If you're familiar with All About Jazz, you know that we've dedicated over two decades to supporting jazz as an art form, and more importantly, the creative musicians who make it. Our enduring commitment has made All About Jazz one of the most culturally important websites of its kind in the world reaching hundreds of thousands of readers every month. However, to expand our offerings and develop new means to foster jazz discovery we need your help.
You can become a sustaining member for a modest $20 and in return, we'll immediately hide those pesky Google ads PLUS deliver exclusive content and provide access to future articles for a full year! This combination will not only improve your AAJ experience, it will allow us to continue to rigorously build on the great work we first started in 1995. Read on to view our project ideas...
More ambitious than anything he's done before while, at the same time, more interactive, intimate and live sounding, Comicopera represents another milestone for singer/songwriter Robert Wyatt. It's not just that he's using a larger group of musicians for the record, making for the broadest musical canvas yet; but this three act opera (of sorts) consolidates many of the personal, social and political issues that have occupied his work since Rock Bottom (Virgin, 1974).
Wyatt began his career as a drummer and vocalist for Soft Machine, but an accident in the early 1970s, after he'd left the British group, left him paralyzed from the waist down. Rather than the devastating blow such a tragedy would mean for most, Wyatt has remolded his career by learning a variety of musical instruments (and playing a percussion set-up that requires only his arms), and by evolving as a songwriter for whom there's little comparison. It isn't folk music, it isn't pop or rock music, it isn't jazz: it's simply Robert Wyatt music. Dealing with adversity as he has, one almost wonders if he'd have developed as such a distinctive artist had he not suffered the loss of his legs.
The first two acts consist largely of original music by Wyatt and longtime lyrical/life partner Alfie Benge, although the disc opens with Norwegian pop singer Anja Garbarek's "Stay Tuned, which acts as a dark overturerich in texture, melancholy in tone. From there the music incorporates relationship realism and pop simplicity ("Just as You Are ); the compositionally complex "You You, a subtle nod to his classic "The Moon in June featuring a brief but selfless solo by clarinetist Gilad Atzmon; the beginnings of distrust in "A.W.O.L, with Wyatt's trumpet meshing with trombonist Annie Whitehead; and a touch of swing on the instrumental "Anachronist While Wyatt's distinctive falsetto is heard throughout, it's balanced by more low-register singing than usual, and the fragility in his voice has never been more evocative.
The second act features the near-folk of "A Beautiful Peace, a cynical take on religion with the bluesy swing of "Be Serious, and a curious mix of steel pans, saxophone and garage guitar in "On the Town Square. Things turn darker still on the spare "Mob Rule, the paradoxically buoyant "A Beautiful War and more chaotic "Out of the Blue.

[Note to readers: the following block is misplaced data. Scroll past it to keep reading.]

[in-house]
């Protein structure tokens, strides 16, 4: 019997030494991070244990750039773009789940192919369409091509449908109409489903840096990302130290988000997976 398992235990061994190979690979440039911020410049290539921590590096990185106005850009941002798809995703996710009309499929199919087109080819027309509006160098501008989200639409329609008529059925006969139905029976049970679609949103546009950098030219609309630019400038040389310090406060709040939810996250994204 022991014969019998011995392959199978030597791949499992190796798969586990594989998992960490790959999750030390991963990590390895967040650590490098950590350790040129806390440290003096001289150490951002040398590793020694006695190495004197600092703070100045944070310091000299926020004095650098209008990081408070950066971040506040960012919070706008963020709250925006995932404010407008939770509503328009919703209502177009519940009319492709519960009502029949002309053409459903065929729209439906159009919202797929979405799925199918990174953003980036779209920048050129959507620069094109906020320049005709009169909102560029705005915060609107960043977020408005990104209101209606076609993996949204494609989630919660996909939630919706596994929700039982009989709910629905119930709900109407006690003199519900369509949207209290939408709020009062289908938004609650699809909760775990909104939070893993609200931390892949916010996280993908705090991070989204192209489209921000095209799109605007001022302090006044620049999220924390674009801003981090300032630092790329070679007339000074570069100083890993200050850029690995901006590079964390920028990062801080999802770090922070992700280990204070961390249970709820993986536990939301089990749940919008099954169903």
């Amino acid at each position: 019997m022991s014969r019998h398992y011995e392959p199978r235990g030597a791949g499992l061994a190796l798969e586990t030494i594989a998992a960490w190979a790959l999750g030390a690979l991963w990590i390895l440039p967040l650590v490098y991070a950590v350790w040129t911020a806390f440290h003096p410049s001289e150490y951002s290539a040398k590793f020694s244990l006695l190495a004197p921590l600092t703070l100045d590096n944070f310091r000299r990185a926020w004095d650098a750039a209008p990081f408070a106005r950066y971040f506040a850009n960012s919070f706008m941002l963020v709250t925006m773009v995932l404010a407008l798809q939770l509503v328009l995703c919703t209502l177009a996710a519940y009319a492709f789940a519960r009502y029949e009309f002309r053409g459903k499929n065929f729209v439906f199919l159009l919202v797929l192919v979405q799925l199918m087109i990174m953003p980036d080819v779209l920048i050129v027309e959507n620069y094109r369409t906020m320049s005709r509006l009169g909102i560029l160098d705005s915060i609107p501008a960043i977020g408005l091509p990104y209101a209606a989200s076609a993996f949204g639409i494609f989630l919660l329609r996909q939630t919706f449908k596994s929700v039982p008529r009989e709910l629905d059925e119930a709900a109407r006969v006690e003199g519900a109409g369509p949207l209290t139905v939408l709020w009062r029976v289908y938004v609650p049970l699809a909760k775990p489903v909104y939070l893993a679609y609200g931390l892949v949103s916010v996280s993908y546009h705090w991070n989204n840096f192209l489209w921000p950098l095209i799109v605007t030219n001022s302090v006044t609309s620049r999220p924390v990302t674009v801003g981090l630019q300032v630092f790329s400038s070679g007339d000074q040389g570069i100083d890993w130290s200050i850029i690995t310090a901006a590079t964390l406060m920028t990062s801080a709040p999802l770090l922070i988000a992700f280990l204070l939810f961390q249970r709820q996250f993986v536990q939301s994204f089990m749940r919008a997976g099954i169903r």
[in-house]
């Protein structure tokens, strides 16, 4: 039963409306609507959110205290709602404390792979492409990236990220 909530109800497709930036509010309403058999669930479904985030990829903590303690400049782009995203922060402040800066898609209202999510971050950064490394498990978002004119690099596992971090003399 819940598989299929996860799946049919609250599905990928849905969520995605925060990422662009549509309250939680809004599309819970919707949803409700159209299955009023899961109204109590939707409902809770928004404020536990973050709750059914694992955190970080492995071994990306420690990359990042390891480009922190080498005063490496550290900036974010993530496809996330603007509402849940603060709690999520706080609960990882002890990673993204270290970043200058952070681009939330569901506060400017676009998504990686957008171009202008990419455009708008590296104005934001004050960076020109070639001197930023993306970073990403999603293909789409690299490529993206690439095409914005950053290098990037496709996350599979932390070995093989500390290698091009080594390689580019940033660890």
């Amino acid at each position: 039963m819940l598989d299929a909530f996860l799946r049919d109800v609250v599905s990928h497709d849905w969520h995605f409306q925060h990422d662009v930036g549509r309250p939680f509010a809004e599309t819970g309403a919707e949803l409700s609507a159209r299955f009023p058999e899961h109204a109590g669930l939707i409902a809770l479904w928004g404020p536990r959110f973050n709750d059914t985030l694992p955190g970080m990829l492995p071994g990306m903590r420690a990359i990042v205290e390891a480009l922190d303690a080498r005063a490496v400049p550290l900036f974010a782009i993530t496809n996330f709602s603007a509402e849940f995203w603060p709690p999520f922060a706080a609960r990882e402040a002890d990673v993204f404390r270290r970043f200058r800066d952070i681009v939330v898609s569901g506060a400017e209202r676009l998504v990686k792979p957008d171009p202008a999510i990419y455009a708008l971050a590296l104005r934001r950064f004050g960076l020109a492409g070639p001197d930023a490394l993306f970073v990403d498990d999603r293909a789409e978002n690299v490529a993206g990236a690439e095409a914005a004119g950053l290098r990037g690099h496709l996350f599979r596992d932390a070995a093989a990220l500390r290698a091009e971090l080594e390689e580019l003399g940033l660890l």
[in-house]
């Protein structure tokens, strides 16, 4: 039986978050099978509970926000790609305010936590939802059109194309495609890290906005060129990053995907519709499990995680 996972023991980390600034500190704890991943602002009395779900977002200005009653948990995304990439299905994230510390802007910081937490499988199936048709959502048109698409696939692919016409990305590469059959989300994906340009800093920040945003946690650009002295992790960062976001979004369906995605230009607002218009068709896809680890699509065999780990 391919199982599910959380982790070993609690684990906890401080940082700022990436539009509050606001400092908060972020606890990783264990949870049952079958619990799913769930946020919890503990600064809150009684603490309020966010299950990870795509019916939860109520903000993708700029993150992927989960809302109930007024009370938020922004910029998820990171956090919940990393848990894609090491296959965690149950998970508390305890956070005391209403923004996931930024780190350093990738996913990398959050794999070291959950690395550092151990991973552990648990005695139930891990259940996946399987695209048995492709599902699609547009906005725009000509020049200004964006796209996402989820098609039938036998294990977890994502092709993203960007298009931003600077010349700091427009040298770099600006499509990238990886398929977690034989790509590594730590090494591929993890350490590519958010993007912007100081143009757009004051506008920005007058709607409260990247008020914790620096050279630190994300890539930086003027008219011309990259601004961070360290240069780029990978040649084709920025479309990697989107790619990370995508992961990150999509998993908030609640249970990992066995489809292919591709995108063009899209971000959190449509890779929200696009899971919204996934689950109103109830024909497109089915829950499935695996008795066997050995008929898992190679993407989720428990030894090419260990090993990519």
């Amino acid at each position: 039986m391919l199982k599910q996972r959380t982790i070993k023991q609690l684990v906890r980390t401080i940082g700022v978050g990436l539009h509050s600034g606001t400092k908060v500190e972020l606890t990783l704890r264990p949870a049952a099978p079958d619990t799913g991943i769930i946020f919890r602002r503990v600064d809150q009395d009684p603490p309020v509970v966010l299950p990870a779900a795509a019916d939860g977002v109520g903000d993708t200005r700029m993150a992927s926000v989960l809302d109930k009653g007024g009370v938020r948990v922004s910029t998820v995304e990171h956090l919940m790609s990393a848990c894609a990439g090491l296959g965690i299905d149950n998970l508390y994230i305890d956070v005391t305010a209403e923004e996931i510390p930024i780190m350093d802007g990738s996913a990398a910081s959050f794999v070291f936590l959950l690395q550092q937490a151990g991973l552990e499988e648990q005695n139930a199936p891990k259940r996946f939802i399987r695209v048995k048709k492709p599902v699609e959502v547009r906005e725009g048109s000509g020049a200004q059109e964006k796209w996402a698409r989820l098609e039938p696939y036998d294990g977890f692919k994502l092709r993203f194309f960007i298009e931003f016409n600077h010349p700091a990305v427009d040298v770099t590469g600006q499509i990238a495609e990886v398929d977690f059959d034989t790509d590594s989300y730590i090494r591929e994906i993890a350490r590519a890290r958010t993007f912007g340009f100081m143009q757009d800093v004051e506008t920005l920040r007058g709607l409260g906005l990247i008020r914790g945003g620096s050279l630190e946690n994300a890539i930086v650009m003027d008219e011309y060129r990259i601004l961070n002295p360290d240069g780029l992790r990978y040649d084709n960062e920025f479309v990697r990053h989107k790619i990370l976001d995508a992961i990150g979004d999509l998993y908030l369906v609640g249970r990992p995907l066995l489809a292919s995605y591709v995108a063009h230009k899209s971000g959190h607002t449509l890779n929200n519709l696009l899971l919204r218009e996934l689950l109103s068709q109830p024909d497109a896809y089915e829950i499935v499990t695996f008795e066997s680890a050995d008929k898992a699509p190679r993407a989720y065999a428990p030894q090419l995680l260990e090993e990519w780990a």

Wyatt shifts to singing in Italian and Spanish on material largely by Italian, Spanish and Cuban writers, as he searches for meaning in the world, closing with a brief reprisal of "Just as You Are ("Fragment ) and "Hasta Seimpre Comandante, a hymn to Che Guevara. Whether or not you agree with Wyatt's politics, it's impossible to ignore the understated power and rich concept of Comicopera. It's a near-cinematic song cycle that, at the end of the day, may be the closest thing to a pop album Wyatt's made. Still, its stylistic diversity and combination of well-conceived arrangements and unequivocal team playing make it one of the best records of his career.
Track Listing: ACT ONE (Lost in Noise): Stay Tuned, Just as You Are, You You, A.W.O.L., Anachronist; ACT TWO (The Here and Now): A Beautiful Peace, Be Serious, On the Town Square, Mob Rule, A Beautiful War, Out of the Blue; ACT THREE (Away With the Fairies): Del Mondo, Cancion de Julieta, Pastafari, Fragment, Hasta Siempre Comandante.
Personnel: Robert Wyatt: voice (1-7, 9-13, 16), piano (1, 2, 10), percussion (1, 5, 7, 8, 10, 13, 15), trumpet (1, 4), cornet (2, 3, 5, 8), keyboard (3, 5, 8, 9, 11, 12, 13, 15), old metronome (4), guitar (6), karenotron (i.e. voice of Karen Mantler) (10, 16), enotron (i.e. the voice of Brian Eno) (11), pocket trumpet (13), electrical interference (14), monicatron (i.e. the voice of Monica Vasconcelos (16); Brian Eno: keyboard (1), keyboard bass (11), effects (1); Seaming To: voice (1), clarinet (1); Annie Whitehead: trombone (1, 3, 5, 11), baritone horn (4); Yaron Stavi: bass violin (1, 2, 4-7, 11, 12); Monica Vasconcelos: voice (2, 15); Paul Weller: guitar (2, 7); Gilad Atzmon: saxophones (3, 5, 8), clarinet (3); Jamie Johnson: bass guitar (3), electrical interference (14); David Sinclair: piano (4); Phil Manzanera: guitar (6); Del Bartle: guitar (8); Orphy Robinson: steel pan (8), vibraphone (14); Alfie Benge: voice (11); Beverley Chadwick: baritone saxophone (11); Chucho Merchan: bass violin (13); Maurizio Camardi: saxophones (16); Alfonso Santimone: piano (16), keyboards (16); Alessandro Fedrigo: bass guitar (16); Paolo Vidaich: percussion (16); Gianni Bertoncini: drums (16).
We sent a confirmation message to . Look for it, then click the link to activate your account. If you don’t see the email in your inbox, check your spam, bulk or promotions folder.
Thanks for joining the All About Jazz community!